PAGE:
As parents make summer plans, one question will undoubtedly weigh on their minds: Is summer camp safe this year because of COVID-19? Fortunately, the answer is yes, with camps using lessons learned last summer to make this year’s camps even safer.
Scott Vollmer, vice president of STEM learning at the Great Lakes Science Center in Cleveland; JodiLyn Solomon, executive director of Camp Lilac in Northeast Ohio; and Ashley Beyer, the director of summer programs at Hathaway Brown School in Shaker Heights, said summer camps are more important than ever because they grant children access to activities the pandemic has taken away.
“I think kids in the summer need to stop that summer slide,” said Vollmer, who added the science center was one of the only local organizations to offer in-person activities last year and will be doing the same again in 2021.
“(Kids) need to stay sharp so they’re ready for next school year. This year is doubly hard because most kids have trouble interacting online. Going out and meeting kids, it makes a lot of impact on them and better prepares them for the uncertainty of the school year ahead.”
This year, Vollmer said kindergartners through eighth graders can to participate in in-person and virtual programs that focus on teaching STEM skills. The science center can also send materials directly to participants’ homes, aiding with hands-on activities that teach engineering, chemistry and biotechnology. The full list of science center summer programming is available at greatscience.com/camps, with weeklong camps running from June 7 to Aug. 20.
Solomon said Camp Lilac will again offer virtual camps exclusively this year, with programming specifically geared toward transgender campers in two weeklong sessions from June 27 to July 2, and July 11 to 16. Now in its fifth year, Solomon said the Shaker Heights operation was founded to be a haven for transgender, nonbinary and asexual youths ages 12 through 17.
“Right now, one of the vaccines can be used for kids as young as 16, but there’s nothing for the other folks,” she said, adding campers would normally have access to everything traditional day camps would provide, including swimming, boating and rock climbing.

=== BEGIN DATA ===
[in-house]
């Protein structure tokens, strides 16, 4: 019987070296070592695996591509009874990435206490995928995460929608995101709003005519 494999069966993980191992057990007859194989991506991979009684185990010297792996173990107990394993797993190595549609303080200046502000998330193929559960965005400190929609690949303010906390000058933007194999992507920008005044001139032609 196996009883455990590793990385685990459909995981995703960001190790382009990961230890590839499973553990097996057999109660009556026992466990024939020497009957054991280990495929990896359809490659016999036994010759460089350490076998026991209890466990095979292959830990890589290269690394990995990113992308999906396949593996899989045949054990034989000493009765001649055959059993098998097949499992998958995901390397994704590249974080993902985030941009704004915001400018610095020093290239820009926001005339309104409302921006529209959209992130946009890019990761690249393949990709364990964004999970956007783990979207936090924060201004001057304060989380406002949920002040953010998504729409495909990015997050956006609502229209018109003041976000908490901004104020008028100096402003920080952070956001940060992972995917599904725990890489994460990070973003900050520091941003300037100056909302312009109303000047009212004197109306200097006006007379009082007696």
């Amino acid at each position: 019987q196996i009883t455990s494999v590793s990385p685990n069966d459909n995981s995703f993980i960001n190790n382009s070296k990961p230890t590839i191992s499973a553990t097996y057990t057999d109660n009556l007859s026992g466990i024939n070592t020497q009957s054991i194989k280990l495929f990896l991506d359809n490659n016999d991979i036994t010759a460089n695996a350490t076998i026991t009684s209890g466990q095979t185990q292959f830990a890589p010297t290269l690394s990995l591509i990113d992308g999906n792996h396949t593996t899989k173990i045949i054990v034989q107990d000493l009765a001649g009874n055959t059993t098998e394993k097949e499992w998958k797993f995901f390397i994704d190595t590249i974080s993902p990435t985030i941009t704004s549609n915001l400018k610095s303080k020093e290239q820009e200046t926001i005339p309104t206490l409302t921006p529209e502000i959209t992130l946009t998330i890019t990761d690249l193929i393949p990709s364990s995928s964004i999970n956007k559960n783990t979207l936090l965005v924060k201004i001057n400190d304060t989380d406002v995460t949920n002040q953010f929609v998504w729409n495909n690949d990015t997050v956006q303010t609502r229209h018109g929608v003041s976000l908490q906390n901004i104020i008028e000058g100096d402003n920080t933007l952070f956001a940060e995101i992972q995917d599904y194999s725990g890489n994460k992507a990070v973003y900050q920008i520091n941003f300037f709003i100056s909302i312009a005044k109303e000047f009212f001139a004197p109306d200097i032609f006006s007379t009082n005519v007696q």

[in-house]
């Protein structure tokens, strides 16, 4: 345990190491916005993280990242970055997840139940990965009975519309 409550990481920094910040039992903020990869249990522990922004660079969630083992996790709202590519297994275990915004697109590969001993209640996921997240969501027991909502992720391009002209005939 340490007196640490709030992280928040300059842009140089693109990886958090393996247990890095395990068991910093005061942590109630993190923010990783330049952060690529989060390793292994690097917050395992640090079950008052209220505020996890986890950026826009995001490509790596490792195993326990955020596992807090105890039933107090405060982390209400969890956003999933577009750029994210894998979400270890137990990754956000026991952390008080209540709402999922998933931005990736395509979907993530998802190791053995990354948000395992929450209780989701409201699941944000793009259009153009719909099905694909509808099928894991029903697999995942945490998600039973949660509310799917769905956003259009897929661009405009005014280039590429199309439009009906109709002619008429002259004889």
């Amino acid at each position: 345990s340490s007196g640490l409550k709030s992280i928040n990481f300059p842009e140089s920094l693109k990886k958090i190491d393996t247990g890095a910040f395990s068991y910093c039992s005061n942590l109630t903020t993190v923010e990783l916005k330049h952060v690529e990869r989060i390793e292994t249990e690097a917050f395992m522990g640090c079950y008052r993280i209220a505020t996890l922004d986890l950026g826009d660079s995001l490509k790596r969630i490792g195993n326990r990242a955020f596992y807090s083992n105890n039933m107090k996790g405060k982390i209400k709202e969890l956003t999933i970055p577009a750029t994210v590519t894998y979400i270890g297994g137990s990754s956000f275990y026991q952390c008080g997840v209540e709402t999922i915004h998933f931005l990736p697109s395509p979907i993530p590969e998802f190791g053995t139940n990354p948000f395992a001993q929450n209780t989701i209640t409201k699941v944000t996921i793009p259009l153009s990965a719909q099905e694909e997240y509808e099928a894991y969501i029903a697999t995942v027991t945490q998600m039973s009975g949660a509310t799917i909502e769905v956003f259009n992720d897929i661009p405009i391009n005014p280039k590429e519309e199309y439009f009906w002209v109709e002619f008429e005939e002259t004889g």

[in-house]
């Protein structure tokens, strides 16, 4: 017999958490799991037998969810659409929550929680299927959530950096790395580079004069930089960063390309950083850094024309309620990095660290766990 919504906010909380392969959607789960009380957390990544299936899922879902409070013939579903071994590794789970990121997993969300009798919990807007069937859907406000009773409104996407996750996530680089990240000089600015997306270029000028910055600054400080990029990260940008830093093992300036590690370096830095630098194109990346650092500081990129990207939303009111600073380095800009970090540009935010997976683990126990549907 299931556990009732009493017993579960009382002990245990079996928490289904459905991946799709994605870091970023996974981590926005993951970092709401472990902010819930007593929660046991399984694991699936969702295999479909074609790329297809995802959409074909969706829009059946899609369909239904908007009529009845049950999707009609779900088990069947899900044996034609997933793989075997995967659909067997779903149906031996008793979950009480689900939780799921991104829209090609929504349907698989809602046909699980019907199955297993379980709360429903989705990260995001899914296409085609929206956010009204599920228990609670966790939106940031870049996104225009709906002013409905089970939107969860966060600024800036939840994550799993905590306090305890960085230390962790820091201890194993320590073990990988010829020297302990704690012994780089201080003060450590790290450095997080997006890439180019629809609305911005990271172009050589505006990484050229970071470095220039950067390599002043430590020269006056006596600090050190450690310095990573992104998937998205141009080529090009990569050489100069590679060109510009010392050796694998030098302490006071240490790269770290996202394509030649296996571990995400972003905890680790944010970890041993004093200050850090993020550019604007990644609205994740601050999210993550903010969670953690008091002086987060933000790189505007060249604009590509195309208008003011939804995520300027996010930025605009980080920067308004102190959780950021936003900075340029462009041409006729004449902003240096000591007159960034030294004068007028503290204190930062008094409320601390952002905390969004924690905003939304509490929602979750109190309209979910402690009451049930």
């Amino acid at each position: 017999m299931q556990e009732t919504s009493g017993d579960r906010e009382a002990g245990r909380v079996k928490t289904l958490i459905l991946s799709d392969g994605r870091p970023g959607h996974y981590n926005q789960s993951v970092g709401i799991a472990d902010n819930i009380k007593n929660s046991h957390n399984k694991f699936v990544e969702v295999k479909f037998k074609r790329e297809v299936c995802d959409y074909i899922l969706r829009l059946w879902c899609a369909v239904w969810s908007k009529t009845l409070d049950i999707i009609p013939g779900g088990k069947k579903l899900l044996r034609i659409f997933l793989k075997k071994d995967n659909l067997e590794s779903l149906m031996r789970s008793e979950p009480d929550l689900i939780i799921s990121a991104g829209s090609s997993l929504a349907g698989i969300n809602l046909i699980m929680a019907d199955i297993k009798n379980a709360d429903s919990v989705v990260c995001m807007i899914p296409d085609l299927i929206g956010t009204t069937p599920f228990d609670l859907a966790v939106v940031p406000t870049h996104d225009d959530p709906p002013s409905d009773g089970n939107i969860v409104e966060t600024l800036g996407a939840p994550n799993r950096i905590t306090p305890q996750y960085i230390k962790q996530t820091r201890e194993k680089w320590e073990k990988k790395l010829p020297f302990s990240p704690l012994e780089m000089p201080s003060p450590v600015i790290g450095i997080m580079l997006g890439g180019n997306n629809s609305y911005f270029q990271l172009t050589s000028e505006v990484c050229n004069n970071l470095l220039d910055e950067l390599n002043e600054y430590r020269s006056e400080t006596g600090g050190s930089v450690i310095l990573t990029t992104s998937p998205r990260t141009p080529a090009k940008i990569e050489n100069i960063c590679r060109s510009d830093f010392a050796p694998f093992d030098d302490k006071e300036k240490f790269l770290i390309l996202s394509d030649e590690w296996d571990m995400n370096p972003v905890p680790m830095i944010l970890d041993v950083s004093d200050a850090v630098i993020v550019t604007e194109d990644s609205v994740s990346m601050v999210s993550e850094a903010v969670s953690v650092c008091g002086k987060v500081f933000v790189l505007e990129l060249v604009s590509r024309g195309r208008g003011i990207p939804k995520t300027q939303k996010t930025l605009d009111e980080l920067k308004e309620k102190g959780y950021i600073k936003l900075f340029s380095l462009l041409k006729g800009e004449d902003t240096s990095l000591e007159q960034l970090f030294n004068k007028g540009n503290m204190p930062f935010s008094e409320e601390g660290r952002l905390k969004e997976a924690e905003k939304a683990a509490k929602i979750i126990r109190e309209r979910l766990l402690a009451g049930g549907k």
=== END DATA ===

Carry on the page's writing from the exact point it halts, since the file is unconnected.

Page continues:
Camp Lilac, however, also offers activities like vocal training as well as makeup and nail tutorials to help trans youth explore their identities. For that reason Solomon said it’s especially important everyone can participate, pandemic or not. One of the ways it has allowed that is by creating a Discord server, an instant messaging and video calling platform, which Solomon said has served as a community since last summer, allowing campers to stay in contact with the friends they’ve made at camp.
“At virtual camp last year, we also had open mic nights and we had costume parties, and doing things that kids really like to do in an environment that feels open and accepting and affirming of who they are and feels safe and comfortable,” Solomon said. “Because even though parents may absolutely love their children and be super supportive, they can’t provide that. And I think it’s even more important during the pandemic.”
Camp Lilac applications and instructions to join the Discord server are available at camplilac.org.
Similarly, Beyer said kids and parents need camps now more than ever because they allow the young ones to get nourishing social interaction while giving their elders some free time. Hathaway Brown is filling the need by once again offering on-campus camp options after only doing virtual sessions in 2020.
“Last year, we weren’t able to have anything on campus,” Beyer said.
Those online options, including variations on sports, adventure and day camps, will still be available for kindergartners through eighth graders, but this year there is also an all-girls in-person component.
“We’ll definitely be distanced, all kids will be in masks,” she said. “There will also be swimming lessons and free swim. We usually have a couple people coming in house, like the magician in house. We’re still in the planning zone of what’s happening over the summer, of who’s coming into our day camp.
“I think parents are reaching out to have their kids be involved more in the summer, like being back with their friends, even if they’re keeping them remote.”
Hathaway Brown’s summer camp programming will run from June 14 to Aug. 6, with a full list of camps and instructions to register available at hb.edu/summer.
Collin Cunningham is a freelance writer in Cleveland.